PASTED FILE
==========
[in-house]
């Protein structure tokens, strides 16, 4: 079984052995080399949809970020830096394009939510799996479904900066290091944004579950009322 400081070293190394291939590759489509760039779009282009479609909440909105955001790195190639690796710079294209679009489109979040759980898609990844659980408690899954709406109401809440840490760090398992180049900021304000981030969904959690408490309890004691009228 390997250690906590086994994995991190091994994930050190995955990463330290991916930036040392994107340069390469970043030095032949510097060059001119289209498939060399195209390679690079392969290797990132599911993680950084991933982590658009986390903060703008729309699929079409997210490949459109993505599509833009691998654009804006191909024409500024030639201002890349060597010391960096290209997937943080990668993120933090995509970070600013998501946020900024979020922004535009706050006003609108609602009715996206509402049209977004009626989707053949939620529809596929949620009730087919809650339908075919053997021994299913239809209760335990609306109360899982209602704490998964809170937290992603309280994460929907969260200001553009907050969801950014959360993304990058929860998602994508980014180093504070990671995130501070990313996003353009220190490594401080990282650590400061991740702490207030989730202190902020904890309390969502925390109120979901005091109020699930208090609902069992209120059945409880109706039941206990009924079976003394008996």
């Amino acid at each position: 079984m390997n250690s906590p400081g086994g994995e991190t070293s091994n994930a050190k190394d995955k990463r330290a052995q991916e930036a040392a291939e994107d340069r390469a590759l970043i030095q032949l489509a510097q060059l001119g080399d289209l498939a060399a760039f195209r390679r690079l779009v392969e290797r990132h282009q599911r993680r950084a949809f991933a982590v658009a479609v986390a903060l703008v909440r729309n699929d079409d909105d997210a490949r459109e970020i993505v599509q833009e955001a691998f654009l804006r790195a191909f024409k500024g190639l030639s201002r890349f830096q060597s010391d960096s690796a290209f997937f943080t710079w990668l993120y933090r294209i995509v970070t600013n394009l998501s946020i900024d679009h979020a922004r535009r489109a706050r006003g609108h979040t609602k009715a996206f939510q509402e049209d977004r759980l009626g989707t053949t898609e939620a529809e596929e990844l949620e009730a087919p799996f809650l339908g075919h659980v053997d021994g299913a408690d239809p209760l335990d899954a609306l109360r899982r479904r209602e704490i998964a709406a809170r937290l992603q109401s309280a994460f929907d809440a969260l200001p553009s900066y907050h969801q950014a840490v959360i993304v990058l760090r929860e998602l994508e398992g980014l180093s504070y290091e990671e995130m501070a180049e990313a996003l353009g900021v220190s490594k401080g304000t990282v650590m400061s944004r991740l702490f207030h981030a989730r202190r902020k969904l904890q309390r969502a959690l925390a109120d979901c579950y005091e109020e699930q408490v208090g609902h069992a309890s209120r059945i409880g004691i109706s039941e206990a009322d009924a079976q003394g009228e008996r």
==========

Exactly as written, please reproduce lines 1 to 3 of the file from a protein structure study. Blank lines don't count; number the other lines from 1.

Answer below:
[in-house]
């Protein structure tokens, strides 16, 4: 079984052995080399949809970020830096394009939510799996479904900066290091944004579950009322 400081070293190394291939590759489509760039779009282009479609909440909105955001790195190639690796710079294209679009489109979040759980898609990844659980408690899954709406109401809440840490760090398992180049900021304000981030969904959690408490309890004691009228 390997250690906590086994994995991190091994994930050190995955990463330290991916930036040392994107340069390469970043030095032949510097060059001119289209498939060399195209390679690079392969290797990132599911993680950084991933982590658009986390903060703008729309699929079409997210490949459109993505599509833009691998654009804006191909024409500024030639201002890349060597010391960096290209997937943080990668993120933090995509970070600013998501946020900024979020922004535009706050006003609108609602009715996206509402049209977004009626989707053949939620529809596929949620009730087919809650339908075919053997021994299913239809209760335990609306109360899982209602704490998964809170937290992603309280994460929907969260200001553009907050969801950014959360993304990058929860998602994508980014180093504070990671995130501070990313996003353009220190490594401080990282650590400061991740702490207030989730202190902020904890309390969502925390109120979901005091109020699930208090609902069992209120059945409880109706039941206990009924079976003394008996």
């Amino acid at each position: 079984m390997n250690s906590p400081g086994g994995e991190t070293s091994n994930a050190k190394d995955k990463r330290a052995q991916e930036a040392a291939e994107d340069r390469a590759l970043i030095q032949l489509a510097q060059l001119g080399d289209l498939a060399a760039f195209r390679r690079l779009v392969e290797r990132h282009q599911r993680r950084a949809f991933a982590v658009a479609v986390a903060l703008v909440r729309n699929d079409d909105d997210a490949r459109e970020i993505v599509q833009e955001a691998f654009l804006r790195a191909f024409k500024g190639l030639s201002r890349f830096q060597s010391d960096s690796a290209f997937f943080t710079w990668l993120y933090r294209i995509v970070t600013n394009l998501s946020i900024d679009h979020a922004r535009r489109a706050r006003g609108h979040t609602k009715a996206f939510q509402e049209d977004r759980l009626g989707t053949t898609e939620a529809e596929e990844l949620e009730a087919p799996f809650l339908g075919h659980v053997d021994g299913a408690d239809p209760l335990d899954a609306l109360r899982r479904r209602e704490i998964a709406a809170r937290l992603q109401s309280a994460f929907d809440a969260l200001p553009s900066y907050h969801q950014a840490v959360i993304v990058l760090r929860e998602l994508e398992g980014l180093s504070y290091e990671e995130m501070a180049e990313a996003l353009g900021v220190s490594k401080g304000t990282v650590m400061s944004r991740l702490f207030h981030a989730r202190r902020k969904l904890q309390r969502a959690l925390a109120d979901c579950y005091e109020e699930q408490v208090g609902h069992a309890s209120r059945i409880g004691i109706s039941e206990a009322d009924a079976q003394g009228e008996r």